Body and Blood of Christ

Lectio

Drinking Well

 

THIRTY, SIXTY AND A HUNDRED TO ONE

          

    Jesus said to the people, "Imagine a sower going out to sow. As he sowed, some seeds fell on the edge of the path, and the birds came and ate them up. Others fell on patches of rock where they found little soil and sprang up straight away, because there was no depth of earth; but as soon as the sun came up they were scorched and, not having any roots, they withered away. Others fell among thorns, and the thorns grew up and choked them. Others fell on rich soil and produced their crop, some a hundred fold, some sixty, some thirty. Listen, anyone who has ears!"

‘You, therefore, are to hear the parable of the sower. When anyone hears the word of the kingdom without understanding, the evil one comes and carries off what was sown in his heart: this is the man who received the seed on the edge of the path.
The one who received it on patches of rock is the man who hears the word and welcomes it at once with joy. But he has no root in him, he does not last; let some trial come, or some persecution on account of the word, and he falls away at once.
The one who received the seed in thorns is the man who hears the word, but the worries of this world and the lure of riches choke the word and so he produces nothing.


And the one who received the seed in rich soil is the man who hears the word and understands it; he is the one who yields a harvest and produces now a hundred fold, now sixty, now thirty." (Mt 13: 18-23)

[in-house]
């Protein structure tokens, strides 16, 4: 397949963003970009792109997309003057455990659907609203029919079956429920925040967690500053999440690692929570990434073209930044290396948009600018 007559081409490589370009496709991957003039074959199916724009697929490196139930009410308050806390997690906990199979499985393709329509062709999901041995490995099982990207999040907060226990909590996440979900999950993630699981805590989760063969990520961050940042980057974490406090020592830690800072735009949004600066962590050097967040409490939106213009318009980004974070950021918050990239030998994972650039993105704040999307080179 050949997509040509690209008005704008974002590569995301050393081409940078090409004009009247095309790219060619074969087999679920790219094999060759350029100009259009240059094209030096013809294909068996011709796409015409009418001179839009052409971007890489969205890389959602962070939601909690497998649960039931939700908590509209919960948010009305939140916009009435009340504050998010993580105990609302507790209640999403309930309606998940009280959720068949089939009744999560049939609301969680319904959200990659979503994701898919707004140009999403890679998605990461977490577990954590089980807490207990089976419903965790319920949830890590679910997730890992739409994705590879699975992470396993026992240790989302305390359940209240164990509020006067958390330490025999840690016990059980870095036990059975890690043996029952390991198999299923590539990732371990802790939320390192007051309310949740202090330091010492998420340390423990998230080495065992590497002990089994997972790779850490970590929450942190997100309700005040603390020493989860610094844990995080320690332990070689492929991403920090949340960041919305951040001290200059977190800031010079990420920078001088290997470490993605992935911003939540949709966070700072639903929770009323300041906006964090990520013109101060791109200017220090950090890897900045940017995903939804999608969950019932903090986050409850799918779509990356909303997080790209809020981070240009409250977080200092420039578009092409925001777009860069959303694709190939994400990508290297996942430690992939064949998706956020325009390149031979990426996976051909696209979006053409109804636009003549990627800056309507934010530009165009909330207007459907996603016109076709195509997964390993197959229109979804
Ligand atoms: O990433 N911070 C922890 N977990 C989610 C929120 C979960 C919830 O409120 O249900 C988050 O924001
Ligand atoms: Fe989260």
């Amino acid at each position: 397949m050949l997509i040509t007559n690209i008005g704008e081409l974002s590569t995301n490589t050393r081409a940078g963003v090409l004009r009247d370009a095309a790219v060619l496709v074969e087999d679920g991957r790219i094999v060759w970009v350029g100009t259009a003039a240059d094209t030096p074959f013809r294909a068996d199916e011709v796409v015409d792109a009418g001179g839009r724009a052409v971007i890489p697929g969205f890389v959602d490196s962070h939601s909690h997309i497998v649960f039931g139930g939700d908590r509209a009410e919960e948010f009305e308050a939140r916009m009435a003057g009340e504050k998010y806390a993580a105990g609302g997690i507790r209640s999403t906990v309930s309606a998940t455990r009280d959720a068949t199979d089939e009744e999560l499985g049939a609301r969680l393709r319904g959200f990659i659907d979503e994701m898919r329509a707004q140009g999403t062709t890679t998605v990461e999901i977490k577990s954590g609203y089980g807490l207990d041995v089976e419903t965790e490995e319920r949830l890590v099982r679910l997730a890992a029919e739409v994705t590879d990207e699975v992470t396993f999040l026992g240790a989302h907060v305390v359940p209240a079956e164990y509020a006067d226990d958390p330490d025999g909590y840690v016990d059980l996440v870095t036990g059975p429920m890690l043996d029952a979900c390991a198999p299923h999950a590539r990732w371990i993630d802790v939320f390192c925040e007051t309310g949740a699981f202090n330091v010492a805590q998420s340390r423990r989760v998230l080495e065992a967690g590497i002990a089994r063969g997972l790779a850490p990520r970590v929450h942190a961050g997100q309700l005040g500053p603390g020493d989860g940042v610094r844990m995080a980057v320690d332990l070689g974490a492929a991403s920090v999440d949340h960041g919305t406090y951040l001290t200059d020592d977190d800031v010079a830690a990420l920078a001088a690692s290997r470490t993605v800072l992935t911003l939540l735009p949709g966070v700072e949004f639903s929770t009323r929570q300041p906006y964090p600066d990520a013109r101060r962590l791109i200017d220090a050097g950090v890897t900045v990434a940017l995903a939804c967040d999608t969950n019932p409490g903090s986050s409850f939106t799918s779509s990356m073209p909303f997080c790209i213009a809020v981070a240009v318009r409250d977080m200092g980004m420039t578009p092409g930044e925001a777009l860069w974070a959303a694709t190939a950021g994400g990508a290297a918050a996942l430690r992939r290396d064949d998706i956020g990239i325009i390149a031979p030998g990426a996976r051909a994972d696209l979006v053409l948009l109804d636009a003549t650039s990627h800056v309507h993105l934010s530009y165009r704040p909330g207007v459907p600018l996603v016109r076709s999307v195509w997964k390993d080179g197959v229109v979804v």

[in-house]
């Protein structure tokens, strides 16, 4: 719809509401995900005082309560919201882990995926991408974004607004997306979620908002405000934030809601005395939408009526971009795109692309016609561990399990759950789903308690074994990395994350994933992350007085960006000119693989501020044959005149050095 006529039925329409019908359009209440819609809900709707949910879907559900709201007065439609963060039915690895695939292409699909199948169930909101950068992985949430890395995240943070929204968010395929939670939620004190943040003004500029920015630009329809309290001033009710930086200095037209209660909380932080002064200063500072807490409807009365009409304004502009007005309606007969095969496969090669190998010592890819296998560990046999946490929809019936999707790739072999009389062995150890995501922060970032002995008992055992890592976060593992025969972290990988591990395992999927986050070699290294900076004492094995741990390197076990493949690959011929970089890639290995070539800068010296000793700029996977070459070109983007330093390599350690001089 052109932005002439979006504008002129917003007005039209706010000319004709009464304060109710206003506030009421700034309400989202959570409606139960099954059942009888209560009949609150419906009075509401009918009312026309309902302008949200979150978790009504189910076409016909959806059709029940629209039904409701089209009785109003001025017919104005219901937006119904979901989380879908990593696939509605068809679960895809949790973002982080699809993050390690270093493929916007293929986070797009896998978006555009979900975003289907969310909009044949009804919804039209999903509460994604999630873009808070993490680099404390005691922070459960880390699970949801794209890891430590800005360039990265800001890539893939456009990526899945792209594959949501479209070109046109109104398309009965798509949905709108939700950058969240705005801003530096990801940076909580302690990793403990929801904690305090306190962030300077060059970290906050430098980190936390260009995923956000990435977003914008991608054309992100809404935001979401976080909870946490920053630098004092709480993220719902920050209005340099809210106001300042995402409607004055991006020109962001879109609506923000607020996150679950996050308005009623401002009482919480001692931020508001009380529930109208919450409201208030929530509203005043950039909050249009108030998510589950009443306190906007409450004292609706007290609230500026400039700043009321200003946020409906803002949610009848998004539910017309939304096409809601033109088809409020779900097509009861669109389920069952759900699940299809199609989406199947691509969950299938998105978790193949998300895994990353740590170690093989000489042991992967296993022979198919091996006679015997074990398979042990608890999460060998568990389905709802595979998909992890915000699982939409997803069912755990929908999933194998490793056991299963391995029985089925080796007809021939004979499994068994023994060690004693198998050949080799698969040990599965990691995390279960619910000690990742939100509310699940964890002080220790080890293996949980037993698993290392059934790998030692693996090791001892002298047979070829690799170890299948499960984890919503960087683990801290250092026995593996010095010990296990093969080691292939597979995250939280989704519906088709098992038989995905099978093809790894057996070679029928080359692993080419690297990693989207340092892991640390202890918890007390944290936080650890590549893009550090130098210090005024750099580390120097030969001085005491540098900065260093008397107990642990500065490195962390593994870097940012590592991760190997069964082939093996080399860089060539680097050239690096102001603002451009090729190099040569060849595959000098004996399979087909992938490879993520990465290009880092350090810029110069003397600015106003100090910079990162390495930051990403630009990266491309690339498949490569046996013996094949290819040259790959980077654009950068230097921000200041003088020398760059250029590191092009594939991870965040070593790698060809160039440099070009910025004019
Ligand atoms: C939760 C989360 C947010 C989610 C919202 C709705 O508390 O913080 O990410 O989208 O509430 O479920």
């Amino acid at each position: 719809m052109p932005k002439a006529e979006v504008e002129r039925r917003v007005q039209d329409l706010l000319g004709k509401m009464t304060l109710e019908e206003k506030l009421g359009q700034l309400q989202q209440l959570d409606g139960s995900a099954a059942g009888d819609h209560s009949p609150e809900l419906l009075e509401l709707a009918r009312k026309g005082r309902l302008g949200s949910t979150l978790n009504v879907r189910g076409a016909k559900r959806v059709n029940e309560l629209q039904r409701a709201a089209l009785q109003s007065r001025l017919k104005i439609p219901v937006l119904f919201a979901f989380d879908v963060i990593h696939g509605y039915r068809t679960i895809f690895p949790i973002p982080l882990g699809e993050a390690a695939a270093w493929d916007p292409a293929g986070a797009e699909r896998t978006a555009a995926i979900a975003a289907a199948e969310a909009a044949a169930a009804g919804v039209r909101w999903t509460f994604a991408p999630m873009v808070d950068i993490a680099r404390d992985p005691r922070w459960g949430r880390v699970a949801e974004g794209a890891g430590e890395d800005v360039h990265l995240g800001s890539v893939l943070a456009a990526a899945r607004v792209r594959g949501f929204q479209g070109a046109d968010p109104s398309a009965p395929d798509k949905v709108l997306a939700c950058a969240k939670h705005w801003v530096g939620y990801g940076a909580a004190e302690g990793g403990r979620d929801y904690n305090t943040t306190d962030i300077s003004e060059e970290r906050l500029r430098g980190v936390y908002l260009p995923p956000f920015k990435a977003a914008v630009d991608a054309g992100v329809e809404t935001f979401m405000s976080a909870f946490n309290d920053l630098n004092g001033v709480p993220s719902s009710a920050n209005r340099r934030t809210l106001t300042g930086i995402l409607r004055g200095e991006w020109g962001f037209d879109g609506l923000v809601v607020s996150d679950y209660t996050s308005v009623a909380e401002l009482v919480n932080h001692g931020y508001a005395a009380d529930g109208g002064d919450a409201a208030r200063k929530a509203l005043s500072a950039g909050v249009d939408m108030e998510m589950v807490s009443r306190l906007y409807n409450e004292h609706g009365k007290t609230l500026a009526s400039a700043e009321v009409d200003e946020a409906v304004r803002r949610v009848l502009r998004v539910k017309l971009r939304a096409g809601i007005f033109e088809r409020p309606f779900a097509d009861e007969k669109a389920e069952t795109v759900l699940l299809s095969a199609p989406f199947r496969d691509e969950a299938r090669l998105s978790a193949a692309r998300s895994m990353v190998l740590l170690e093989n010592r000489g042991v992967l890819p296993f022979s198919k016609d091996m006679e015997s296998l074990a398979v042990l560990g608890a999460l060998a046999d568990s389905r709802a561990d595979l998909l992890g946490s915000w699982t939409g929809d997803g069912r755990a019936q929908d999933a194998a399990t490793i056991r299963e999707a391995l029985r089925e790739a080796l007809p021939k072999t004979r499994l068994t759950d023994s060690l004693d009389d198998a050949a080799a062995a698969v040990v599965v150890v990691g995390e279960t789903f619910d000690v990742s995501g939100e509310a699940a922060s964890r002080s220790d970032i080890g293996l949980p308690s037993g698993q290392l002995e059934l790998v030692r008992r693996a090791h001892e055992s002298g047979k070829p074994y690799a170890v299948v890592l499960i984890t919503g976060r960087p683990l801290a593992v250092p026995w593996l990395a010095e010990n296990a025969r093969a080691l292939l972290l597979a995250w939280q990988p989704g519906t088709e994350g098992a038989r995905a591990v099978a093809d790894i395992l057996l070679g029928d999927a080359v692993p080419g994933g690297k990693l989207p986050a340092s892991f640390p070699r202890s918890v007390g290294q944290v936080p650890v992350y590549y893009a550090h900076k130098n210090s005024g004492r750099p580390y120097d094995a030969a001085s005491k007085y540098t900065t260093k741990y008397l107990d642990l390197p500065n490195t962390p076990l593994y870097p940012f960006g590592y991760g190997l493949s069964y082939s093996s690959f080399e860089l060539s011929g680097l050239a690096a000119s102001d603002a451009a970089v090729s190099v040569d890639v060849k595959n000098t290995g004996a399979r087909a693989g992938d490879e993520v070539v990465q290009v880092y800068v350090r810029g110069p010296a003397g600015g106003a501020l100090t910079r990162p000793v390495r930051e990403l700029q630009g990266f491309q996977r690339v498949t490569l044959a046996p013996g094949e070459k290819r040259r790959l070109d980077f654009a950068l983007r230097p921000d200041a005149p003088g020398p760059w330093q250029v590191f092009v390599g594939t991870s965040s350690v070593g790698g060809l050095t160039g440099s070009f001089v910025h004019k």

Lectio

Can you remember something in the Bible that touched you deeply? It may have been a verse of a psalm or a story in the Gospels. You may not consider yourself well-versed in the Bible and you may not have read very much of it, yet that verse or story remains in your memory. At a particular time in your life, these words may have kept you going, gave you hope or guided you. Like the seeds Jesus spoke about in a parable, they produced a rich harvest.
They may be well known words like: ‘Always treat others as you would like them to treat you,’ or ‘The Lord is my shepherd, there is nothing I can want,’ or the words of Jesus, ‘Come to me all you who labour and are overburdened, and I will give you rest.’ They may be stories like The Prodigal Son or The Good Samaritan. Or they may be less known words. The late and much-loved Archbishop of Port-of-Spain, Anthony Pantin, often quoted five words from one of the Letters of St. Paul: ‘It is all God’s work.’ These words were precious to him. He knew that the work he was asked to was God’s work, and as long as he remembered this, he was able to trust in God and peacefully do the best that he could. When he celebrated his silver jubilee as archbishop, a reporter asked ‘How do you cope with all the challenges you face?’ He answered, ’I don’t, but I don’t worry about it anymore.’

They didn’t read the word but they lived it

There are many people who may not remember any verse or story, and who may never have opened the Bible to read it for themselves, yet they have built their whole lives on all that the Bible teaches about trust in God, love and mercy, justice and forgiveness. I think of the generations who went before us, who did not hear the words of the Bible in their own language when they went to Mass, but day by day, pondered the life, death and resurrection of Jesus as they said the joyful, sorrowful and glorious mysteries of the Rosary. In this way the seed of God’s word produced a harvest of thirty, sixty and a hundred fold.